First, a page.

Payday loans: What you need to know
Payday lenders offer small loans designed to help tide you over to the next paycheck but watch out for these potential pitfalls.
- Payday lenders offer small loans designed to help tide you over to the next paycheck. Payday loans have very high interest rates, as much as 400% on an average APR. The lender may also charge administrative and loan fees, adding to the cost of the payday loan. The average payday loan borrower ends up in debt for more than six months, with an average of nine payday loan transactions.
More than 12 million Americans every year take out at least one payday loan. The high interest rates on a payday loan make it very difficult for borrowers to repay the loan when it comes due, usually at the next paycheck, so they end up borrowing more money and getting deeper into debt, setting up a cycle of debt that's very difficult to break. For a low-income borrower, it can be very difficult to not only repay the loan and the fees from the loan, but also to have enough money to pay the upcoming bills that would be covered by the next paycheck, which now has to be used to repay the payday loan. That's why many borrowers end up having to take out another loan, and pay even more in interest and fees.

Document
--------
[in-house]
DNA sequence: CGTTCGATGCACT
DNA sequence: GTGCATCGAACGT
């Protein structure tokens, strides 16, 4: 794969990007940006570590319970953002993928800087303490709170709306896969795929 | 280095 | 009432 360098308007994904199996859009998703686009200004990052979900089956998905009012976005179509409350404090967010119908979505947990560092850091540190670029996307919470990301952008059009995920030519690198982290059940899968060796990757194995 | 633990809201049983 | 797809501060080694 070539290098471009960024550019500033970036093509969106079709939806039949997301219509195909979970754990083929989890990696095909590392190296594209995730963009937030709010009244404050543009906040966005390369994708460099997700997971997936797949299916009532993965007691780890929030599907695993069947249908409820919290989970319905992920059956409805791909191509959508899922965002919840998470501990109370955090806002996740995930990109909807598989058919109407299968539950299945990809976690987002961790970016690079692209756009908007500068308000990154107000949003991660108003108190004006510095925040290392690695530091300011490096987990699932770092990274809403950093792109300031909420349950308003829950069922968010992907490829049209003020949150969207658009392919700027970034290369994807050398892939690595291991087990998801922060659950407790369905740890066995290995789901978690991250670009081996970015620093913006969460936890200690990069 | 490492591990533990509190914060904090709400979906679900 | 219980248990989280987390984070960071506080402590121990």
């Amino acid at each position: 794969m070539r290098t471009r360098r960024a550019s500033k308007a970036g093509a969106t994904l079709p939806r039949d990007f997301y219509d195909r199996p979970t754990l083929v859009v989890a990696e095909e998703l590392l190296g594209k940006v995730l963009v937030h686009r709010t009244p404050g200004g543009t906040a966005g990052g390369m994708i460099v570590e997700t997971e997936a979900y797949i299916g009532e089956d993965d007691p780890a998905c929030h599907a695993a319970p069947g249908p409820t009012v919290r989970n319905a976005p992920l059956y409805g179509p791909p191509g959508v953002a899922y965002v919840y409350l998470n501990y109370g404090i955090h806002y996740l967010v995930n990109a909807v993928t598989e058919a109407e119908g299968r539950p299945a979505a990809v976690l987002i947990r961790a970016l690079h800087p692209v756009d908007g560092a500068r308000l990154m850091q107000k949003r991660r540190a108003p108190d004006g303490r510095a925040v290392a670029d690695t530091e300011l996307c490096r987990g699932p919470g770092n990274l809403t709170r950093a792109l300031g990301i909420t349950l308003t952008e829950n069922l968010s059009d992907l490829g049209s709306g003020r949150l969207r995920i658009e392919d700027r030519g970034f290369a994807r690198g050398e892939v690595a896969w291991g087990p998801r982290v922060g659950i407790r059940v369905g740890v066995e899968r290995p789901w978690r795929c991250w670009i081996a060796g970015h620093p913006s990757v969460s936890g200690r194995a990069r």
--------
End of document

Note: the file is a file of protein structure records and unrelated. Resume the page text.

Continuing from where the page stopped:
There are alternatives to payday loans if you're in a financial crunch. Many credit unions offer small emergency loans at interest rates much lower than payday lenders. Some banks also have similar programs. You may be able to get a cash advance from a credit card. While those interest rates may be high, they're not as high as that of a payday loan. Another potential option is to borrow money from a family member or friend.
If you're in too much debt or overwhelmed by bills, credit counseling can help. An accredited nonprofit credit counselor can help you work out a payment plan with your creditors to get you on a sustainable financial footing. Stay financially fit, friends.